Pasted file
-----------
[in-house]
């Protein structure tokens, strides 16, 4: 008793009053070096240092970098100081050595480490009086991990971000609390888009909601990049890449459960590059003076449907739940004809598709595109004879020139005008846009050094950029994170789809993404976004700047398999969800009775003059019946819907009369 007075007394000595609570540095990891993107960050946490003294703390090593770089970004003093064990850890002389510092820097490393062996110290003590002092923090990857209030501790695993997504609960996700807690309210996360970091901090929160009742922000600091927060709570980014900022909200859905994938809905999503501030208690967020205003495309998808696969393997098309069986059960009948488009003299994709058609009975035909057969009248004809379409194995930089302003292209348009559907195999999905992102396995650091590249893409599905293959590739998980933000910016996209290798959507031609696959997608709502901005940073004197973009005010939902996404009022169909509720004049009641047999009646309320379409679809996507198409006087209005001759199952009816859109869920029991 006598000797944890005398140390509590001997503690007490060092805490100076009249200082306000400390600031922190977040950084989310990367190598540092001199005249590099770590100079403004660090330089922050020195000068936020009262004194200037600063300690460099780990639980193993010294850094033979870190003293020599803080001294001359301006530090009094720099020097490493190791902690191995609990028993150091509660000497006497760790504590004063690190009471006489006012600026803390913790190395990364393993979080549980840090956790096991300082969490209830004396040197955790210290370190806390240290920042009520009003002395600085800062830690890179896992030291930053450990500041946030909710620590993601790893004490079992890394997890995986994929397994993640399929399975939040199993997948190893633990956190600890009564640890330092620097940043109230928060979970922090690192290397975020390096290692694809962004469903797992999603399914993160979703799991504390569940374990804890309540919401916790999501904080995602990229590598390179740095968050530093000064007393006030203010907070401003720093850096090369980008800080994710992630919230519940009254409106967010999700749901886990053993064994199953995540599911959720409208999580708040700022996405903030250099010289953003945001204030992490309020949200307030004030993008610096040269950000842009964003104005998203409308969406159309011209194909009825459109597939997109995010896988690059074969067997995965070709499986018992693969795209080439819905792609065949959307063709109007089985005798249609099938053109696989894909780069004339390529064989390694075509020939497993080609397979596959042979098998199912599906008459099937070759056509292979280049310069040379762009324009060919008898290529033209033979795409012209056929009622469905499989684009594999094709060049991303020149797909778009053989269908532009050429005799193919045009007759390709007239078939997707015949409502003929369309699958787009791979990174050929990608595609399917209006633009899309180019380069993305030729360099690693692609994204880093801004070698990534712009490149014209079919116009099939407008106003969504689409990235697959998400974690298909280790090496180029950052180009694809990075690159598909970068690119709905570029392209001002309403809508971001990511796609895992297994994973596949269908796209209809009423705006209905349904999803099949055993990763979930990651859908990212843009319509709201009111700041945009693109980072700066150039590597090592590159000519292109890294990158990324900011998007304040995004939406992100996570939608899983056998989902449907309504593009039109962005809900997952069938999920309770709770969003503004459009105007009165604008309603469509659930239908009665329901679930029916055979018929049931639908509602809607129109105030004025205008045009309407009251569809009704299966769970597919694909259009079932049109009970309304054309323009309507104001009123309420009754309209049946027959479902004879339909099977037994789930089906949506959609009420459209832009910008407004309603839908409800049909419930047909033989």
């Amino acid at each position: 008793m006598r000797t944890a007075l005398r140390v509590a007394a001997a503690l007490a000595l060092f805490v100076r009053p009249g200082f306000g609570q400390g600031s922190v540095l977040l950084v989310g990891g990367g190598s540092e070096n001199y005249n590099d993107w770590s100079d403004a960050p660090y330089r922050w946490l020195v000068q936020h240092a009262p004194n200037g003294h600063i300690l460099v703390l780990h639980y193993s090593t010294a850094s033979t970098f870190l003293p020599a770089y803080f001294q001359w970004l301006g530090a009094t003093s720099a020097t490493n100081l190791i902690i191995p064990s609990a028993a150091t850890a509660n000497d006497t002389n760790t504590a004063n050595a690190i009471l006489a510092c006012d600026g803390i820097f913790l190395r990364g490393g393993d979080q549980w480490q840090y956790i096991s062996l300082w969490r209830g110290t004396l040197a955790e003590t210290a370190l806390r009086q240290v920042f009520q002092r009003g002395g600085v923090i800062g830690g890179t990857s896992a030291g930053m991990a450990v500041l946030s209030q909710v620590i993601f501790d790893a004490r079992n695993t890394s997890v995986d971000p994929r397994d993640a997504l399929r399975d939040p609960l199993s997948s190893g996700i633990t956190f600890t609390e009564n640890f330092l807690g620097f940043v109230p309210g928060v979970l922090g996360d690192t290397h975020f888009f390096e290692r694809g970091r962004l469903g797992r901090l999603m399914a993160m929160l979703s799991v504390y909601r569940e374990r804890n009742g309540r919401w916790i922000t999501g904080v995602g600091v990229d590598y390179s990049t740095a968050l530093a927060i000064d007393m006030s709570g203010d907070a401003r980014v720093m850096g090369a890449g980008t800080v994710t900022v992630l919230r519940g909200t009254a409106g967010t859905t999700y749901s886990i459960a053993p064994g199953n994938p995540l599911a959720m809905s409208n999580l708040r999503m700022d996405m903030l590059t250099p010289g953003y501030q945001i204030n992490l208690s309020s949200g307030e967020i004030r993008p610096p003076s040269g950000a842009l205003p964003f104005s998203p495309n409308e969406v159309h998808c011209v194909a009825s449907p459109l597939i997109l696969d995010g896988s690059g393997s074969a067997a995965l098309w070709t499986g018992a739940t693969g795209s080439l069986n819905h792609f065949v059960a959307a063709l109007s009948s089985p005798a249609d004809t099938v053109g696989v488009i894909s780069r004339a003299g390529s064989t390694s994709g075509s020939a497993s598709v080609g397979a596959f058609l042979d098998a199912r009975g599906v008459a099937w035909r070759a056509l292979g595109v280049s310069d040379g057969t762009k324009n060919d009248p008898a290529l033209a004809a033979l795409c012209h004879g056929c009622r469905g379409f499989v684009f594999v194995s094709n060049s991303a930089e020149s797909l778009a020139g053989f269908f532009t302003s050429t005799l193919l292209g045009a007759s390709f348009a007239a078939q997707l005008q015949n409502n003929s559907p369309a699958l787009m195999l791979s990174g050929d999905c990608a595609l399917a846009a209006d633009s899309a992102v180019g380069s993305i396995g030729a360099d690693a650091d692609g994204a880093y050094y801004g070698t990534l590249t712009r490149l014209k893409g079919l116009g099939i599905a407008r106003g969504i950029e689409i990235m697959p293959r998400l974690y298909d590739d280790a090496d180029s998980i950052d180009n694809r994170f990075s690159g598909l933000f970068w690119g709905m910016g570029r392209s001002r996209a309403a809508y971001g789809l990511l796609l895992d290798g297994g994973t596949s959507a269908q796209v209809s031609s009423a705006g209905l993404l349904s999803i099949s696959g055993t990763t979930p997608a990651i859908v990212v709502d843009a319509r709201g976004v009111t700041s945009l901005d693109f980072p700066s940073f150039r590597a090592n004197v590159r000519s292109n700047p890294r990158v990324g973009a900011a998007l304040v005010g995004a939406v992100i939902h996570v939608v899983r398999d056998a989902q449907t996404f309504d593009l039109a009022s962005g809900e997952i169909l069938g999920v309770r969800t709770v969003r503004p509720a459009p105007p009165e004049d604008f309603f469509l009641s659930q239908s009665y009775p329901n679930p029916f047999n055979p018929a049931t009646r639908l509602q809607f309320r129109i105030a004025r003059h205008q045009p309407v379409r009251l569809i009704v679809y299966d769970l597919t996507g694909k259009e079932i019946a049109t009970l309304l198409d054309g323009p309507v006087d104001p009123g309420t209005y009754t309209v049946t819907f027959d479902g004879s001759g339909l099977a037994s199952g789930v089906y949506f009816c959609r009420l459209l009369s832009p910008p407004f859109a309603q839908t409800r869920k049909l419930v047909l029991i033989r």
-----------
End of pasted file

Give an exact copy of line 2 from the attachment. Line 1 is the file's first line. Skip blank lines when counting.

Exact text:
């Protein structure tokens, strides 16, 4: 008793009053070096240092970098100081050595480490009086991990971000609390888009909601990049890449459960590059003076449907739940004809598709595109004879020139005008846009050094950029994170789809993404976004700047398999969800009775003059019946819907009369 007075007394000595609570540095990891993107960050946490003294703390090593770089970004003093064990850890002389510092820097490393062996110290003590002092923090990857209030501790695993997504609960996700807690309210996360970091901090929160009742922000600091927060709570980014900022909200859905994938809905999503501030208690967020205003495309998808696969393997098309069986059960009948488009003299994709058609009975035909057969009248004809379409194995930089302003292209348009559907195999999905992102396995650091590249893409599905293959590739998980933000910016996209290798959507031609696959997608709502901005940073004197973009005010939902996404009022169909509720004049009641047999009646309320379409679809996507198409006087209005001759199952009816859109869920029991 006598000797944890005398140390509590001997503690007490060092805490100076009249200082306000400390600031922190977040950084989310990367190598540092001199005249590099770590100079403004660090330089922050020195000068936020009262004194200037600063300690460099780990639980193993010294850094033979870190003293020599803080001294001359301006530090009094720099020097490493190791902690191995609990028993150091509660000497006497760790504590004063690190009471006489006012600026803390913790190395990364393993979080549980840090956790096991300082969490209830004396040197955790210290370190806390240290920042009520009003002395600085800062830690890179896992030291930053450990500041946030909710620590993601790893004490079992890394997890995986994929397994993640399929399975939040199993997948190893633990956190600890009564640890330092620097940043109230928060979970922090690192290397975020390096290692694809962004469903797992999603399914993160979703799991504390569940374990804890309540919401916790999501904080995602990229590598390179740095968050530093000064007393006030203010907070401003720093850096090369980008800080994710992630919230519940009254409106967010999700749901886990053993064994199953995540599911959720409208999580708040700022996405903030250099010289953003945001204030992490309020949200307030004030993008610096040269950000842009964003104005998203409308969406159309011209194909009825459109597939997109995010896988690059074969067997995965070709499986018992693969795209080439819905792609065949959307063709109007089985005798249609099938053109696989894909780069004339390529064989390694075509020939497993080609397979596959042979098998199912599906008459099937070759056509292979280049310069040379762009324009060919008898290529033209033979795409012209056929009622469905499989684009594999094709060049991303020149797909778009053989269908532009050429005799193919045009007759390709007239078939997707015949409502003929369309699958787009791979990174050929990608595609399917209006633009899309180019380069993305030729360099690693692609994204880093801004070698990534712009490149014209079919116009099939407008106003969504689409990235697959998400974690298909280790090496180029950052180009694809990075690159598909970068690119709905570029392209001002309403809508971001990511796609895992297994994973596949269908796209209809009423705006209905349904999803099949055993990763979930990651859908990212843009319509709201009111700041945009693109980072700066150039590597090592590159000519292109890294990158990324900011998007304040995004939406992100996570939608899983056998989902449907309504593009039109962005809900997952069938999920309770709770969003503004459009105007009165604008309603469509659930239908009665329901679930029916055979018929049931639908509602809607129109105030004025205008045009309407009251569809009704299966769970597919694909259009079932049109009970309304054309323009309507104001009123309420009754309209049946027959479902004879339909099977037994789930089906949506959609009420459209832009910008407004309603839908409800049909419930047909033989």